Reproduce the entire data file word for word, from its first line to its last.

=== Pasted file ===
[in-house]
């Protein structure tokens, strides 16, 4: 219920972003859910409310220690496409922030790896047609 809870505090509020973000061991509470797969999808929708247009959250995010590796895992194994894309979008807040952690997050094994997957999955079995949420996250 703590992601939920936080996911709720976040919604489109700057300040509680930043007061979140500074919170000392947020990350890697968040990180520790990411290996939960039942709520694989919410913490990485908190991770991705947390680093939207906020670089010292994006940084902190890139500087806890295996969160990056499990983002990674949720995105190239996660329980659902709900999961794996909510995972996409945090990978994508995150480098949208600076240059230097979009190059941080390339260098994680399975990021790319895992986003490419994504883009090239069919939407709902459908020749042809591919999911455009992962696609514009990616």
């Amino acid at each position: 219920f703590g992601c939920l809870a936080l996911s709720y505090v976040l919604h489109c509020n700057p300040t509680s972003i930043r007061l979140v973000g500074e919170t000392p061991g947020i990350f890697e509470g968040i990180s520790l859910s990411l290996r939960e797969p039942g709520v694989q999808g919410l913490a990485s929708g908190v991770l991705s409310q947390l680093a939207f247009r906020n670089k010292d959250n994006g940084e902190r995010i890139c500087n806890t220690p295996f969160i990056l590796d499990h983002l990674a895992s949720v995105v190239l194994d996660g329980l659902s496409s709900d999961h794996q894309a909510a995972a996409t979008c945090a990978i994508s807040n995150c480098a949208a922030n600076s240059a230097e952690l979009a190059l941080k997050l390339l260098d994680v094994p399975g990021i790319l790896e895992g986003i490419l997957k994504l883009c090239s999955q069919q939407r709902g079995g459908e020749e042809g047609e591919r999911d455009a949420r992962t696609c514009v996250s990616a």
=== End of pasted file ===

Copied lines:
[in-house]
């Protein structure tokens, strides 16, 4: 219920972003859910409310220690496409922030790896047609 809870505090509020973000061991509470797969999808929708247009959250995010590796895992194994894309979008807040952690997050094994997957999955079995949420996250 703590992601939920936080996911709720976040919604489109700057300040509680930043007061979140500074919170000392947020990350890697968040990180520790990411290996939960039942709520694989919410913490990485908190991770991705947390680093939207906020670089010292994006940084902190890139500087806890295996969160990056499990983002990674949720995105190239996660329980659902709900999961794996909510995972996409945090990978994508995150480098949208600076240059230097979009190059941080390339260098994680399975990021790319895992986003490419994504883009090239069919939407709902459908020749042809591919999911455009992962696609514009990616």
């Amino acid at each position: 219920f703590g992601c939920l809870a936080l996911s709720y505090v976040l919604h489109c509020n700057p300040t509680s972003i930043r007061l979140v973000g500074e919170t000392p061991g947020i990350f890697e509470g968040i990180s520790l859910s990411l290996r939960e797969p039942g709520v694989q999808g919410l913490a990485s929708g908190v991770l991705s409310q947390l680093a939207f247009r906020n670089k010292d959250n994006g940084e902190r995010i890139c500087n806890t220690p295996f969160i990056l590796d499990h983002l990674a895992s949720v995105v190239l194994d996660g329980l659902s496409s709900d999961h794996q894309a909510a995972a996409t979008c945090a990978i994508s807040n995150c480098a949208a922030n600076s240059a230097e952690l979009a190059l941080k997050l390339l260098d994680v094994p399975g990021i790319l790896e895992g986003i490419l997957k994504l883009c090239s999955q069919q939407r709902g079995g459908e020749e042809g047609e591919r999911d455009a949420r992962t696609c514009v996250s990616a």